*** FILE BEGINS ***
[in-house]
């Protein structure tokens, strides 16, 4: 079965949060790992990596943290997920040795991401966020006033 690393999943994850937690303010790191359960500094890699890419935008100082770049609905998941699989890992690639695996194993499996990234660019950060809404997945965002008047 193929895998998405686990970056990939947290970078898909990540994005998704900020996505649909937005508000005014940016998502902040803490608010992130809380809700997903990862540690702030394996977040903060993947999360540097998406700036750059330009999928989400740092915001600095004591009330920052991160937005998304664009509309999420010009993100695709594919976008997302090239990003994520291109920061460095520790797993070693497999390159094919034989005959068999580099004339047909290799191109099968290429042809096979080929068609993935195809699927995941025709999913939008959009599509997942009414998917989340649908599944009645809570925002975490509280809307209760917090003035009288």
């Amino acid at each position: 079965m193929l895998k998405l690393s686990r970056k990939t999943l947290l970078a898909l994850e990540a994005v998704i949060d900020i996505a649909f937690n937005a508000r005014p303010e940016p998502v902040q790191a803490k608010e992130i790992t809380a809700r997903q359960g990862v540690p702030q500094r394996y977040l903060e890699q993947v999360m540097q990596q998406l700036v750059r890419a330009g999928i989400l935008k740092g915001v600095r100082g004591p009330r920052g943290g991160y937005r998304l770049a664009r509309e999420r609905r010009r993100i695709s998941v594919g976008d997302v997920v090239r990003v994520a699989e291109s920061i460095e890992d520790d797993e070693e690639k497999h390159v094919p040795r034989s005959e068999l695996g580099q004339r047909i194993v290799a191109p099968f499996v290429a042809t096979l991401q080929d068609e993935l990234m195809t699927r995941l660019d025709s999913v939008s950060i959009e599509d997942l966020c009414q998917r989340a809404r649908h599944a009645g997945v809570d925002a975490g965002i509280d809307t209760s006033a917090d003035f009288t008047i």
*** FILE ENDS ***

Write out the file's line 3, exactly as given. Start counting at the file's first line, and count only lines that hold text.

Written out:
């Amino acid at each position: 079965m193929l895998k998405l690393s686990r970056k990939t999943l947290l970078a898909l994850e990540a994005v998704i949060d900020i996505a649909f937690n937005a508000r005014p303010e940016p998502v902040q790191a803490k608010e992130i790992t809380a809700r997903q359960g990862v540690p702030q500094r394996y977040l903060e890699q993947v999360m540097q990596q998406l700036v750059r890419a330009g999928i989400l935008k740092g915001v600095r100082g004591p009330r920052g943290g991160y937005r998304l770049a664009r509309e999420r609905r010009r993100i695709s998941v594919g976008d997302v997920v090239r990003v994520a699989e291109s920061i460095e890992d520790d797993e070693e690639k497999h390159v094919p040795r034989s005959e068999l695996g580099q004339r047909i194993v290799a191109p099968f499996v290429a042809t096979l991401q080929d068609e993935l990234m195809t699927r995941l660019d025709s999913v939008s950060i959009e599509d997942l966020c009414q998917r989340a809404r649908h599944a009645g997945v809570d925002a975490g965002i509280d809307t209760s006033a917090d003035f009288t008047i």